<update verFrom="1001" verTo="1050" fileURL="http://www.rpggame.com/upd/ver1050upd.exe" />
<update verFrom="1050" verTo="1200" fileURL="http://www.rpggame.com/upd/ver1200upd.exe" />

You'll naturally have to add your own security and validation routines as well as creating the relevant program/scripts to administer the version database, but hopefully this should provide a way to help your thinking on the subject. By the way, I'm only using XML because I like it - there's other ways you could achieve a similar thing.

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Guest Anonymous Poster
There are plenty of open standards for this kind of thing. I can't recommend any in particular, since I only use one, and it's not perfect, but it is VERY widely deployed: Java Webstart. It:

- compares the currently installed binaries to the server versions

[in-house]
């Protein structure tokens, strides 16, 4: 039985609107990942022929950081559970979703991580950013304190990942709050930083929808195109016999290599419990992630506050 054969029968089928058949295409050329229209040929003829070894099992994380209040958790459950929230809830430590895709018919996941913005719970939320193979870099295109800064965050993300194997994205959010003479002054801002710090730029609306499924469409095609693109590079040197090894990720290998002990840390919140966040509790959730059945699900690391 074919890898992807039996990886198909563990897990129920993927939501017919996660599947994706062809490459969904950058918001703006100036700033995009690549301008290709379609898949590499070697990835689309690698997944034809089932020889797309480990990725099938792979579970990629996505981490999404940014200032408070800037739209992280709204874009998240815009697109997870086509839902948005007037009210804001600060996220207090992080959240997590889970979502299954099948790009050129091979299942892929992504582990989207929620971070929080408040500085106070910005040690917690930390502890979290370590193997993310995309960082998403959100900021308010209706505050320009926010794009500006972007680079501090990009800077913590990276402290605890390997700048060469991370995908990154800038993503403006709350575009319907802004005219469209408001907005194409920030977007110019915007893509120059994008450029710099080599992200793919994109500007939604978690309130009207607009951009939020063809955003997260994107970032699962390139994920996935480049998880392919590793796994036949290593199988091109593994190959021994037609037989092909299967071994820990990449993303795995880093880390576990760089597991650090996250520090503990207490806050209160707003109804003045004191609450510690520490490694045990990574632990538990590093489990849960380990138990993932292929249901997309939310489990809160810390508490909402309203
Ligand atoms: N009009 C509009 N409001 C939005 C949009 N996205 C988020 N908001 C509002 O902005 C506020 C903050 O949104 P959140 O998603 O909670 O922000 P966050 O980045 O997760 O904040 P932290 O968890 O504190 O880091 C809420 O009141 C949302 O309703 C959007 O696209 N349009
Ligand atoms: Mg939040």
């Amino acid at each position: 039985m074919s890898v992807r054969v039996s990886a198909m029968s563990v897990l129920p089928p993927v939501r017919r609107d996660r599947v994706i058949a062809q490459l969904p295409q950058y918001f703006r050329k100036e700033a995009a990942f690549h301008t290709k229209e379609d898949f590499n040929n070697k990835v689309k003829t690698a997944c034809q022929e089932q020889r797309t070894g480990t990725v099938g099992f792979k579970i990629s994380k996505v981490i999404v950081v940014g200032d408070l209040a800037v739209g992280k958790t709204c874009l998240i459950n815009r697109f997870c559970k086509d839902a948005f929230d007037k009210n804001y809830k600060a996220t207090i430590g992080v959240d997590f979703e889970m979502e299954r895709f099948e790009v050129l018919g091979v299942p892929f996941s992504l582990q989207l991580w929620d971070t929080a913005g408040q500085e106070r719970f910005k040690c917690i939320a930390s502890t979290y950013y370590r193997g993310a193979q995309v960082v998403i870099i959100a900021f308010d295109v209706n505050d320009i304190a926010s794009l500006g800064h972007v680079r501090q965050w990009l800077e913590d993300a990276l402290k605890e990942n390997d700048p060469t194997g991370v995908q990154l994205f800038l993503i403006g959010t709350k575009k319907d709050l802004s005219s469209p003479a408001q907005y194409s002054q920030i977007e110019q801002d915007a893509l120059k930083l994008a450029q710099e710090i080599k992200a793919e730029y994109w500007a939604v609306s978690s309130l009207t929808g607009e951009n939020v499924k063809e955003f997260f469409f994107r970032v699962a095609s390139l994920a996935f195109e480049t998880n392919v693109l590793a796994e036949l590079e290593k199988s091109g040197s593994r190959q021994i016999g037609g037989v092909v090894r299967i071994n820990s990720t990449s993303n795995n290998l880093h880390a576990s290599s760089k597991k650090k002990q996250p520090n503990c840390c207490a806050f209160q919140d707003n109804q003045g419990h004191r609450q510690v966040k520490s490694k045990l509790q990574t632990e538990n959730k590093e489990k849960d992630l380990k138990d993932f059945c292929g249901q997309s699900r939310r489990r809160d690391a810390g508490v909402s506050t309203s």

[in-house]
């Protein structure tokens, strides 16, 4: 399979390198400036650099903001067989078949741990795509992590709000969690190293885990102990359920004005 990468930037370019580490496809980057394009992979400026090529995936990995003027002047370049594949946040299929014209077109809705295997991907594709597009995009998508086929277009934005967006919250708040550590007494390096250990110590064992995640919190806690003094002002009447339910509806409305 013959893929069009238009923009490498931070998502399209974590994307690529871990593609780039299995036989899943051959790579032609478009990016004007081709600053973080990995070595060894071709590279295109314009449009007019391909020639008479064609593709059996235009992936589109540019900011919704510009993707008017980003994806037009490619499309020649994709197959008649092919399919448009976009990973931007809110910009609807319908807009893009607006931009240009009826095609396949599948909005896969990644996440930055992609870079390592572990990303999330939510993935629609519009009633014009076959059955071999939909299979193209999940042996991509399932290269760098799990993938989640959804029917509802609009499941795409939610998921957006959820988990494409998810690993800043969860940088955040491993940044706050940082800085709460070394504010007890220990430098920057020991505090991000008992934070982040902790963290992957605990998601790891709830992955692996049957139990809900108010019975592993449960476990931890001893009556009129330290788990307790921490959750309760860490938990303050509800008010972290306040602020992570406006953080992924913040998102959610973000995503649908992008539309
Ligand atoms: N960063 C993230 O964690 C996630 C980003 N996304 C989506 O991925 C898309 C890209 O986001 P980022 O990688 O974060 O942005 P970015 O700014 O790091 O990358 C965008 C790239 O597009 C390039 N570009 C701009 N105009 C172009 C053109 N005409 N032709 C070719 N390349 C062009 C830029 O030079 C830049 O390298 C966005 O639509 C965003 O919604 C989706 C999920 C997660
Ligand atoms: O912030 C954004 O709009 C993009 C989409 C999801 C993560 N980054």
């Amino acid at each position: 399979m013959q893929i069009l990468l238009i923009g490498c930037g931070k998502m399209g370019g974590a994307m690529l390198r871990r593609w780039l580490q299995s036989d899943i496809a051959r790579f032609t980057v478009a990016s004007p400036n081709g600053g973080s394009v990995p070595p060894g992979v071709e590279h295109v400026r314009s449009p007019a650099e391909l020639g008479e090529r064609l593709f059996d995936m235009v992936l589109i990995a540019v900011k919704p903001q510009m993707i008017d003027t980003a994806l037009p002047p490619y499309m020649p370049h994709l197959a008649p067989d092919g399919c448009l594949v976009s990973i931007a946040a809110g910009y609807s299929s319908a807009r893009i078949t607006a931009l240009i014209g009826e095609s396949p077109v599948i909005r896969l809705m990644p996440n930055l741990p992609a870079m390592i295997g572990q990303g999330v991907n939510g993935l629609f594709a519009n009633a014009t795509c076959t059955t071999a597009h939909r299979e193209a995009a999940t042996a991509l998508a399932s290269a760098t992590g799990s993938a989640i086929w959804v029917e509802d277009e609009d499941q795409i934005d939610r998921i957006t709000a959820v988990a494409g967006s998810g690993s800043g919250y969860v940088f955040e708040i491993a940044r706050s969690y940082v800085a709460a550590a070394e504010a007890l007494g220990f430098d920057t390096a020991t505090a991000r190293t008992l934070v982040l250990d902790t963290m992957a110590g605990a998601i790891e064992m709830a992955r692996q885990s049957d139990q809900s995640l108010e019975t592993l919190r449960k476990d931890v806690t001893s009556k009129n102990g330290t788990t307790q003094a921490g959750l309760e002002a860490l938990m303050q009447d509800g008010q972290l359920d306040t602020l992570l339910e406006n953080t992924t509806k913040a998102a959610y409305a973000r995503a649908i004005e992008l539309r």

- downloads any new or changed archives
- (if correctly configured) auto-patches the archives by only downloading the files within the archives that have changed
- automatically installs any third-party libraries, including native libraries
- automatically runs "additional" installers for libraries and your own app as needed
- lazily streams data that is not needed to launch the app. E.g. if your game is an RPG with 5 major cities and all players start in City 1, you can mark the textures + map files for cities 2 to 5 as "lazy" and it will launch before they've finished downloading. By the time the player gets to cities 2-5 the streamed download of their data will probably have completed. As far as I know no current commercial MMOG has an updater as good as this. This is depressing.